Hacham Abraham Haim Naeh

5600 - 20 Tammuz 5614      

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Hacham Abraham Haim Naeh

A Short Tribute

Hacham Abraham Haim Naeh was born to Moussia and Rabbi Menachem Mendel in 1890, in Hebron. He studied Torah with his father, who was one of the leaders of the Chabad Hassidic sect in Israel and headed the Magen Avot yeshiva in Hebron, founded by Hebron Chief Rabbi Hacham Hizkiyahu Medini, known as the Sdeh Hemed. He entered the Magen Avot yeshiva in 1901 and in 1905 moved with his family to Jerusalem, where he studied at the Ohel Moshe and Torat Haim yeshivas and was ordained to the rabbinate by Rabbi Yitzhak Yeruham Diskin. He married Deborah Foenigstein at about that time, and the couple had nine children.

In 1910, Hacham Abraham Haim Naeh traveled to Lubavitch, where he met with the fifth Lubavitcher Rebbe, Rabbi Sholom DovBer Schneersohn. In 1911 he reached Bukhara as an emissary and settled in Smarakand, Uzbekistan. He authored Hanoch LaNa'ar for Bar Mitzvah boys, on halakhot regarding Tefillin and written in the Bukhari language, during that period.

In 1914, he returned to the Land of Israel but as a result of the outbreak of World War I, and because of his foreign citizenship, was expelled to Egypt - as were numerous other Jews. He then jointly established the Yeshivat Eretz Israel yeshiva for expatriates with Hacham Nissim Nachum. He headed the yeshiva together with the sages of Alexandria – Hacham Raphael Mipergola, the city's rabbi, and Hacham Abraham Avichzer, Head of the Rabbinic Court. It was during this period that he wrote Shnot Haim, on practical halakhot, which was translated into Arabic. He returned to Jerusalem at the end of the war, where he served as the Eidah HaHaredit's scribe and Rabbi of the Bukhari neighborhood.

Hacham Abraham Haim Naeh was one of the heads of the Chabad kollel in Israel. In 1921, he re-established the Torat Emet yeshiva on Me'ah She'arim Street. In 1924, he accompanied Rabbi Yosef Chaim Sonnenfeld, rabbi of the Eidah HaHaredit, to the latter's meeting with King Abdallah of Jordan. In 1929, he accompanied the sixth Lubavitcher Rebbe, Rabbi Yosef Yitzchak Schneersohn during his visit to the Land of Israel and to his meeting with Rabbi Abraham Isaac HaCohen Kook, Israel's Ashkenazi Chief Rabbi at that time.

During the period of the 1936 riots, his son was killed and two of his daughters injured when the family was murderously attacked at Sha'ar Hagay on their way back from a brother's wedding in Tiberias. His wife died, heartbroken, in 1938.

In 1944, the Eidah HaHaredit separated from Agudat Israel on the basis of their different approaches to the future State of Israel. Hacham Abraham Haim Naeh sided with the Agudat Israel position, was among the founders of its Kashrut Committee, and participated in the Mo'etzet Gedolei HaTorah Rabbinic Council.

His [halakhic] method that minimalized measures and quantities became widespread. Despite that his position on the matter differed from that of the Hazon Ish, Rabbi Yishayahu Kerlitz, leading sages of his generation and those that followed agreed with him. He publicized his method in Shiurei Torah, Shiur Mikve, Shiur Zion and Kuntrass HaShiurim.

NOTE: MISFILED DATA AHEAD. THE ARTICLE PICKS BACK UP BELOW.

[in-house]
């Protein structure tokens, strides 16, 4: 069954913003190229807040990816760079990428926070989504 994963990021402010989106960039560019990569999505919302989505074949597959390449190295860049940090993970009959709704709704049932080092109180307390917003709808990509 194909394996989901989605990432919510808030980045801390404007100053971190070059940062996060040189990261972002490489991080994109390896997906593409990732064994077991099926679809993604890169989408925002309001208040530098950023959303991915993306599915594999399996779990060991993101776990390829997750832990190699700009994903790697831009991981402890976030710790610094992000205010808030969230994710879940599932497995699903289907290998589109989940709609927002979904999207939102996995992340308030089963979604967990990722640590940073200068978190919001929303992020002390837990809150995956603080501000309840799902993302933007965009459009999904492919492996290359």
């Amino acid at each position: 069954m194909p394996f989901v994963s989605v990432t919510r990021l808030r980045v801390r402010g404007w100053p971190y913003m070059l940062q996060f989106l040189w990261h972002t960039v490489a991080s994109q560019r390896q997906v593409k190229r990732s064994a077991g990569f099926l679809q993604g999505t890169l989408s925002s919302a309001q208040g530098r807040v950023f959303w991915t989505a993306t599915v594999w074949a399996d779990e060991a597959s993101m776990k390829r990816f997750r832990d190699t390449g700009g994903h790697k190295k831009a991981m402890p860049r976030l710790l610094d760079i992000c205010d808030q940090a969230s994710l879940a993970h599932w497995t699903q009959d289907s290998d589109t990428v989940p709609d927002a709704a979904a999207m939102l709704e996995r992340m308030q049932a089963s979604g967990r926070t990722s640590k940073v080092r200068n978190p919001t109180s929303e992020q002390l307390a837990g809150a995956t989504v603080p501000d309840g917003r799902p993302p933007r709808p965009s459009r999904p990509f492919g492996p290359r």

Hacham Abraham Haim Naeh passed away on 20 Tammuz 5714 (1954) and was buried on Har Hamenuhot in Jerusalem.

Additional works of his include Sefer Kuntrass HaHaliva – on milking cows on the Sabbath, and Divrei Tzeddek, on the controversy surrounding Rabbi Yaakov Yoseph Mepolana's book, which ends with an explanation of Midrash Rabba on Ecclesiastes. Many of his books remain in manuscript form.


A few quotes from the Rabbi on 'Customs of Israel' in which he teaches that the Tahanun prayer should not be recited when a youth, learning to put on tefillin, is present in the synagogue
The custom of Egyptian Jews is not to recite Tahanun when a youth, learning how to fulfill the commandment of tefillin, is present in the synagogue. It seems that the origin of the custom concerning a youth turning 13 years of age lies in the fact that at this moment he resembles a groom, as the Magen Avot wrote, in section 225, in the following words: "It is a mitzvah for a person to hold a festive meal on the day his son becomes Bar Mitzvah, just as when he comes under the wedding canopy." End quote. His joy engages the congregation, so that they do not recite the Tahanun. The congregation is also joyful because an additional adult has joined them. Also, it was the custom to put tefillin on the youth on the exact day of his Bar Mitzvah, and some may have thought that laying Tefillin precludes reading Tahanun, so that even in our day - when the precise age of the youth is not taken into account, and some put on the Tefillin before [the date] and some do so after (which is not according to rule) - the custom, not to recite Tahanun on the day of the laying of Tefillin, has remained.
Shnot Haim im Mekor Haim, section 8, halakhot on Tahanun, paragraph 10 p. 29b, Halevy Zuckerman Printing, Jerusalem, 1921